Permafrost terrain consists of a seasonally thawed active layer underlain by perennially frozen ground. Permafrost immediately below the base of the active layer is commonly ice rich. Thermokarst terrain is the pitted relief formed by the melting of ground ice, and develops throughout the permafrost regions after surface disturbance or climate warming. In the boreal forest, the most widespread surface disturbances are caused by forest fires, and commonly landslides occur in areas that have been burned. Thermokarst depressions may contain ponds that grow into lakes as the surrounding permafrost thaws and the depression enlarges. Where ice-rich ground is exposed by river, lake, or coastal erosion, rapid ablation of the permafrost occurs. Retrogressive thaw slumps, consisting of a steep headwall of melting ice-rich ground and a foot slope of lower gradient, develop following such erosion. Where near-surface ground ice thaws on hillslopes, excess pore-water pressures may lead to a reduction in effective stress and failure of the slope. The sedimentary records of most thermokarst features are disorganized beds of organic debris mixed with mineral deposits. Thermokarst lake development in northwest North America has been associated with periods of relatively warm climate, but the initiation of individual lakes is the result of site-specific disturbances.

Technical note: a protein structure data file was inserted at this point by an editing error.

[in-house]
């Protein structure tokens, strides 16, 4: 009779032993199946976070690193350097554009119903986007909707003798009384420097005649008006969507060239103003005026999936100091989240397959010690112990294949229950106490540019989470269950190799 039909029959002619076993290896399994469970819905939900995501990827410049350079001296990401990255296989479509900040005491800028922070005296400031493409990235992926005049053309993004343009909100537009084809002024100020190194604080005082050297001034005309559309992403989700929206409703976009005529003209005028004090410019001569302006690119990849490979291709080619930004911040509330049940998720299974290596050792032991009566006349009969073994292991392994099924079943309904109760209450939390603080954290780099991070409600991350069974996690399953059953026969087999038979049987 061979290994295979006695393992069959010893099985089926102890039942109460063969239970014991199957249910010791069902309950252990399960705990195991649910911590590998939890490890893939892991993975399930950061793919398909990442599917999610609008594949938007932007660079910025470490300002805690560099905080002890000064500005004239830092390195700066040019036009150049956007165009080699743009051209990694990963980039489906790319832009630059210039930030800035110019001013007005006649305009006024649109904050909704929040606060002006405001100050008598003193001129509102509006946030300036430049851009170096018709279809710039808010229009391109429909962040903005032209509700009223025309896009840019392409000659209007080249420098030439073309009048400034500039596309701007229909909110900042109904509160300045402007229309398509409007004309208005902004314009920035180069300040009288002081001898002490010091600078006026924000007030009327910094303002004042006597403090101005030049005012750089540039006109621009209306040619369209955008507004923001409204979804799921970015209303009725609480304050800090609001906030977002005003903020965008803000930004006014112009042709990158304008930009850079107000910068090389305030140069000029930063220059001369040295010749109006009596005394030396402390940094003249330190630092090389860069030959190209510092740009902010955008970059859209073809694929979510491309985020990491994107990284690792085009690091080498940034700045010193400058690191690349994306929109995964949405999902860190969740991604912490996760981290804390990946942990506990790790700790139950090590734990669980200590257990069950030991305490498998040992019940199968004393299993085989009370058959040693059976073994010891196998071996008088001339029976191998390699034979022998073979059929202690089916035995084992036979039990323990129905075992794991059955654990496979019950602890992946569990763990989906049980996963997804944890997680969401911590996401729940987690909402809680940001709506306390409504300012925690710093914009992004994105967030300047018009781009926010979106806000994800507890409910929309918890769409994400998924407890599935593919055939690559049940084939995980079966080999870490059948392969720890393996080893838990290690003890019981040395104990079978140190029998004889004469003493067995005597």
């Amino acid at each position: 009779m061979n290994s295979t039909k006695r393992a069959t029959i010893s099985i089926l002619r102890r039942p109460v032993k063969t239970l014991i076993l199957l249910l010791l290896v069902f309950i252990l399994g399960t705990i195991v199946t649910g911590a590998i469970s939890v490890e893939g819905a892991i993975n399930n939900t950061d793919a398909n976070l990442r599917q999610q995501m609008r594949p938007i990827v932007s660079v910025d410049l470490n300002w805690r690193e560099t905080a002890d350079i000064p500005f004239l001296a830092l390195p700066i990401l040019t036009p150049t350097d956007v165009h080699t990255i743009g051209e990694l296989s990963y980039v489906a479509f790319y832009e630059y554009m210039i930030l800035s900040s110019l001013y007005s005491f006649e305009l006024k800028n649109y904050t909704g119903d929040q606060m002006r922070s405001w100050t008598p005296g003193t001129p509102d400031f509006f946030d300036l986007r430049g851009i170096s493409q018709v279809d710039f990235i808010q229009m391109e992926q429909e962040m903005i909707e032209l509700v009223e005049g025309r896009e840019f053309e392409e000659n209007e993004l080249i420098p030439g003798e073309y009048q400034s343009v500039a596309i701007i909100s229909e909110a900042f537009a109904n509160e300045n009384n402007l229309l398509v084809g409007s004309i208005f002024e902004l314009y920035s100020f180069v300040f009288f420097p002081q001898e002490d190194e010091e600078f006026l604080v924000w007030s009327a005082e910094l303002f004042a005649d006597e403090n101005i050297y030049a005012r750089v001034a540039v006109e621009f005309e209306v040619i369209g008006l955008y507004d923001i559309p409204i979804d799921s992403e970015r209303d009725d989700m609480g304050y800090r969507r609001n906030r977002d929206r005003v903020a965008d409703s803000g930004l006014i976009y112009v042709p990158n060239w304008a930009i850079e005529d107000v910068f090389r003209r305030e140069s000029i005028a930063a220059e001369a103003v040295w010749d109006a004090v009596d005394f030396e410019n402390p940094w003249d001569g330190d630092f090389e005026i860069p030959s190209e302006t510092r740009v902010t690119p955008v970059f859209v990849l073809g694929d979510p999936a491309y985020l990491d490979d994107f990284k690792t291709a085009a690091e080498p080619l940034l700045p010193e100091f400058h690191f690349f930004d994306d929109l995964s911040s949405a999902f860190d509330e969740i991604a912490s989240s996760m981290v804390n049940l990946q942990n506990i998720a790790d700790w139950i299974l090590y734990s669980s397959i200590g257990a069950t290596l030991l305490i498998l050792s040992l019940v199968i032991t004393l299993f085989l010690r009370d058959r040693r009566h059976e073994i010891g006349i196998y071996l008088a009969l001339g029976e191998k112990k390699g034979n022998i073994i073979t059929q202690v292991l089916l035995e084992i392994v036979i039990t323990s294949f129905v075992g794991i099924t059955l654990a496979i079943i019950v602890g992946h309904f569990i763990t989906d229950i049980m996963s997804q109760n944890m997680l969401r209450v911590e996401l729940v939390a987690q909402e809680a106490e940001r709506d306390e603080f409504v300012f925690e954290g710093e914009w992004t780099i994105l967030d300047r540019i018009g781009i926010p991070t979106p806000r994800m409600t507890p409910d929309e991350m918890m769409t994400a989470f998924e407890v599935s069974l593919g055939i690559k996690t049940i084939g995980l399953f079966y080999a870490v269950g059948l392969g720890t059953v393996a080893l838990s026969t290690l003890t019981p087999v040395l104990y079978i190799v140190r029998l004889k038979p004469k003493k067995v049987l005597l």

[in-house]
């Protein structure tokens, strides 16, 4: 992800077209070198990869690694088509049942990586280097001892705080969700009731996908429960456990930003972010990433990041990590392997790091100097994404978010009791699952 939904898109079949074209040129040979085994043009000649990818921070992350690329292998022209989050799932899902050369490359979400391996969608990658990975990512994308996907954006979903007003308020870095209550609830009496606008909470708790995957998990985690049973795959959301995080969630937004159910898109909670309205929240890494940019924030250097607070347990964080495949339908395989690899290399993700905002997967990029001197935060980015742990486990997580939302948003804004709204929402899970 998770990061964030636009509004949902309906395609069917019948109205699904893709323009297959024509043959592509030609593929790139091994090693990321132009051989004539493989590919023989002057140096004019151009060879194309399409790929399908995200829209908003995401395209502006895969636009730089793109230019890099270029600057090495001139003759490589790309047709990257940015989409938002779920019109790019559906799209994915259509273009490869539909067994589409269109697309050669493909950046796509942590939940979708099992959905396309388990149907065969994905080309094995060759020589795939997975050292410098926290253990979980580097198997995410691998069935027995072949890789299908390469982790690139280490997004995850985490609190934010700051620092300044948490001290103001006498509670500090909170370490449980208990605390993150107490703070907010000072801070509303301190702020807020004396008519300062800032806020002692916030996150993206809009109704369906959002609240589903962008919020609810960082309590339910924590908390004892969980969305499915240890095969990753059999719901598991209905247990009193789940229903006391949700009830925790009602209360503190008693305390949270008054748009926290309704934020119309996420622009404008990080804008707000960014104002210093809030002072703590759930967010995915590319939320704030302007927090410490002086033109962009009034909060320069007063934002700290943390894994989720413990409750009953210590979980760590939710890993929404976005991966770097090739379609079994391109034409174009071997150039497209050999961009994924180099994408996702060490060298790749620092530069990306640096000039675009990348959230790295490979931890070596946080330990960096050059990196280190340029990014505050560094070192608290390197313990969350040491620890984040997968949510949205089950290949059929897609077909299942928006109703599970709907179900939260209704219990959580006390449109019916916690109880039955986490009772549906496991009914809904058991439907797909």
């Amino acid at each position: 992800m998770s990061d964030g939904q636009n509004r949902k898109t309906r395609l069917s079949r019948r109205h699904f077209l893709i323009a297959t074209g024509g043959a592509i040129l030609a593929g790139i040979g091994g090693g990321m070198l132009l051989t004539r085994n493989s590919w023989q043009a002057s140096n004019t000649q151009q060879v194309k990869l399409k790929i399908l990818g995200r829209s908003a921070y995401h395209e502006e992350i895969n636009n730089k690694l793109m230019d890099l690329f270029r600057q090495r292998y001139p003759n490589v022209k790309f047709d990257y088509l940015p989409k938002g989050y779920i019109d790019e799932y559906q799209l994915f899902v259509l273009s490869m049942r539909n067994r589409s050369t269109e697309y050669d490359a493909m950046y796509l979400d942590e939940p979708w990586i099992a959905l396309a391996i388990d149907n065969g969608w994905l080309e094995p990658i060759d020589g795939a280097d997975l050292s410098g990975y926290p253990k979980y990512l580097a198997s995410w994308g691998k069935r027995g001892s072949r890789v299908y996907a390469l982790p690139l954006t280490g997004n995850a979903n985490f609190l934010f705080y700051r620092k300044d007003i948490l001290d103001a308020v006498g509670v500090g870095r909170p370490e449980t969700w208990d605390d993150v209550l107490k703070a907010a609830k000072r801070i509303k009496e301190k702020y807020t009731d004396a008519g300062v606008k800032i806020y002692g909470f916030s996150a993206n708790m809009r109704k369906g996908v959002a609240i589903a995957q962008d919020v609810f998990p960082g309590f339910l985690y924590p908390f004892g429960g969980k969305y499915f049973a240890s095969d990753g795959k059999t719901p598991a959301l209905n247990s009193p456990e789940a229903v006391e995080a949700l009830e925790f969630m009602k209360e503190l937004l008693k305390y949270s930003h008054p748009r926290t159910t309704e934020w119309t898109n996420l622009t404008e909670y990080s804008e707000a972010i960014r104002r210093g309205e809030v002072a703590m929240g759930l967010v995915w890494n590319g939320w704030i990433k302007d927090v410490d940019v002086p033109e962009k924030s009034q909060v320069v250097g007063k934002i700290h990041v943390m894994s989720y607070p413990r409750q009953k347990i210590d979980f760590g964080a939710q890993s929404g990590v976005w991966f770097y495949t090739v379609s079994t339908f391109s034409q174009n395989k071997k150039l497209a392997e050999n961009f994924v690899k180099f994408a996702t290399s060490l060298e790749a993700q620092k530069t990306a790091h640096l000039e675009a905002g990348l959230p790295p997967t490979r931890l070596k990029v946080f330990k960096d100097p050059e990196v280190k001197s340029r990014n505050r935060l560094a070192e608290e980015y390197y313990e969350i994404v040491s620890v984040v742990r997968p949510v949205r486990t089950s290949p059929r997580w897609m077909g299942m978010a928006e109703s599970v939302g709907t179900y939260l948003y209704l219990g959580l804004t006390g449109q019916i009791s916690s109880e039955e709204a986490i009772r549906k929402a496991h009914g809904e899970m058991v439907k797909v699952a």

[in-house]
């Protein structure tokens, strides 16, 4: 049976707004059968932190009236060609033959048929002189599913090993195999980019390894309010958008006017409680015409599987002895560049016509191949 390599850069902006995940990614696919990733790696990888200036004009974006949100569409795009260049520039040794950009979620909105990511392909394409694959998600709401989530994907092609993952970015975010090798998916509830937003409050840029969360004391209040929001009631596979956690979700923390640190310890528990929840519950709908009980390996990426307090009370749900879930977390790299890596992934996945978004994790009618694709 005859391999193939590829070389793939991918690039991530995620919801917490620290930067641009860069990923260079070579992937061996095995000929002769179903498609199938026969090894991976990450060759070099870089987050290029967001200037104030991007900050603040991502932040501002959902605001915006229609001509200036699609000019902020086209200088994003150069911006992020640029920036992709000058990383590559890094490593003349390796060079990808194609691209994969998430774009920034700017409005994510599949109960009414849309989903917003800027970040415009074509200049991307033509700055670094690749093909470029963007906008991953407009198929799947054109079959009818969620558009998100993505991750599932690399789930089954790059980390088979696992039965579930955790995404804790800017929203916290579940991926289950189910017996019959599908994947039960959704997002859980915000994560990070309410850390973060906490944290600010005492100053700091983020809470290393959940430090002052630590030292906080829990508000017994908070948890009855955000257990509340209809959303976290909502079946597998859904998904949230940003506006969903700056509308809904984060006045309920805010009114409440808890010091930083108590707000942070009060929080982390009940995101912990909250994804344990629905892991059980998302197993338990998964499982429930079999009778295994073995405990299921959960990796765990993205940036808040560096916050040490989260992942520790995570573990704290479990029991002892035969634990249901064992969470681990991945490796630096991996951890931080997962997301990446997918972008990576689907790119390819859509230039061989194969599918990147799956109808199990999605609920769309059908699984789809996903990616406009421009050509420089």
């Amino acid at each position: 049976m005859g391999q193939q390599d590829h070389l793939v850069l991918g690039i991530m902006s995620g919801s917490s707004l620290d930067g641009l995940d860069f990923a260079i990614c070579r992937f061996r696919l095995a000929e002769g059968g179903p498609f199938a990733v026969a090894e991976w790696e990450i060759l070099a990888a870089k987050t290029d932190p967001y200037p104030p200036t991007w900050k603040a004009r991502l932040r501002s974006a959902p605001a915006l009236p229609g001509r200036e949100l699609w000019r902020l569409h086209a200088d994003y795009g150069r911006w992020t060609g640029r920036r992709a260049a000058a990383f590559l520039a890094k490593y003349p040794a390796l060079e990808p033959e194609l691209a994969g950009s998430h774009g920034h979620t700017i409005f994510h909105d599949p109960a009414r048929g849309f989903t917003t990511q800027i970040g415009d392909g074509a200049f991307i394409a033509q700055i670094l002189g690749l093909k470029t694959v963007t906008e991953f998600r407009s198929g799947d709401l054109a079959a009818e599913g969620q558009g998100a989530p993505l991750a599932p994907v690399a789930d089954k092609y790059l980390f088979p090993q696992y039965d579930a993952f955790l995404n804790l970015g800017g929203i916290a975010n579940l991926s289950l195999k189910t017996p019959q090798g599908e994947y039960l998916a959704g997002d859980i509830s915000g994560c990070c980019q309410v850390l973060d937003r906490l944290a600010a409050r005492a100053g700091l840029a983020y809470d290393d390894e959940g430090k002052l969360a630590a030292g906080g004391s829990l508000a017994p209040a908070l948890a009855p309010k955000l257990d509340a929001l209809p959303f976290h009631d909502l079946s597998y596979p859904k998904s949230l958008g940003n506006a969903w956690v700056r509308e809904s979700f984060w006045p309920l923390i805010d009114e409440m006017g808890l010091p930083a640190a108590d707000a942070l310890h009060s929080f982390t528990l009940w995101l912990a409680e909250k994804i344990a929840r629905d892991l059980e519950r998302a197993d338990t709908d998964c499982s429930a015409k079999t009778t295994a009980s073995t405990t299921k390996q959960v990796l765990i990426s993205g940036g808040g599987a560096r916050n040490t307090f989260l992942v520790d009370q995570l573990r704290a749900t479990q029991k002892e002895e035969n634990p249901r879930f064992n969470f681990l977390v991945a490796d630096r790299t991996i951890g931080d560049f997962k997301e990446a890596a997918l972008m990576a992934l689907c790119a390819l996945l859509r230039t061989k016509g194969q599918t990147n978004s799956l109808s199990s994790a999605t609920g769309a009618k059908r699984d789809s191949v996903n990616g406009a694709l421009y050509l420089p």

|Keywords||Active layer, Ground ice, Mass movement, Permafrost, Thaw consolidation, Thaw slump, Thermokarst lake|
Burn, C. (2013). Thermokarst Topography. In Encyclopedia of Quaternary Science: Second Edition (pp. 574–581). doi:10.1016/B978-0-444-53643-3.00091-1